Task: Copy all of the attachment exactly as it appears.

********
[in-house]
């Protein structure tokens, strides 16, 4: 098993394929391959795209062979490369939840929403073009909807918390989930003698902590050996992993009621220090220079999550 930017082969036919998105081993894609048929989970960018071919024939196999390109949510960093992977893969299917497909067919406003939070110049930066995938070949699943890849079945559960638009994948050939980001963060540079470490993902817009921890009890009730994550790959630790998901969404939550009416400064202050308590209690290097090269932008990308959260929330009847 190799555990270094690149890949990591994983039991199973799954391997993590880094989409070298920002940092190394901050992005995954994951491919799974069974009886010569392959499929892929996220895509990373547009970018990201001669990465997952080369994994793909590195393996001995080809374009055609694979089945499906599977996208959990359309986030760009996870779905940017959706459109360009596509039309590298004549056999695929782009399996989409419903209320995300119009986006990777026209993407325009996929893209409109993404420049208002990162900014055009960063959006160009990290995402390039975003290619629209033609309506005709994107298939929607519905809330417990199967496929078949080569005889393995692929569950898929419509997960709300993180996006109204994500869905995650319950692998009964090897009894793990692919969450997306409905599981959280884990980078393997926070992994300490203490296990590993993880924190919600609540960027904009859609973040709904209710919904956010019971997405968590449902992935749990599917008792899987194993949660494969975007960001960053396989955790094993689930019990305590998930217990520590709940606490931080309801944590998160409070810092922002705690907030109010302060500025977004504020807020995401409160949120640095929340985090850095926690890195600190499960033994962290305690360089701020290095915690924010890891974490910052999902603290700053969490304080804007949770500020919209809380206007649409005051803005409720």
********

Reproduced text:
[in-house]
């Protein structure tokens, strides 16, 4: 098993394929391959795209062979490369939840929403073009909807918390989930003698902590050996992993009621220090220079999550 930017082969036919998105081993894609048929989970960018071919024939196999390109949510960093992977893969299917497909067919406003939070110049930066995938070949699943890849079945559960638009994948050939980001963060540079470490993902817009921890009890009730994550790959630790998901969404939550009416400064202050308590209690290097090269932008990308959260929330009847 190799555990270094690149890949990591994983039991199973799954391997993590880094989409070298920002940092190394901050992005995954994951491919799974069974009886010569392959499929892929996220895509990373547009970018990201001669990465997952080369994994793909590195393996001995080809374009055609694979089945499906599977996208959990359309986030760009996870779905940017959706459109360009596509039309590298004549056999695929782009399996989409419903209320995300119009986006990777026209993407325009996929893209409109993404420049208002990162900014055009960063959006160009990290995402390039975003290619629209033609309506005709994107298939929607519905809330417990199967496929078949080569005889393995692929569950898929419509997960709300993180996006109204994500869905995650319950692998009964090897009894793990692919969450997306409905599981959280884990980078393997926070992994300490203490296990590993993880924190919600609540960027904009859609973040709904209710919904956010019971997405968590449902992935749990599917008792899987194993949660494969975007960001960053396989955790094993689930019990305590998930217990520590709940606490931080309801944590998160409070810092922002705690907030109010302060500025977004504020807020995401409160949120640095929340985090850095926690890195600190499960033994962290305690360089701020290095915690924010890891974490910052999902603290700053969490304080804007949770500020919209809380206007649409005051803005409720």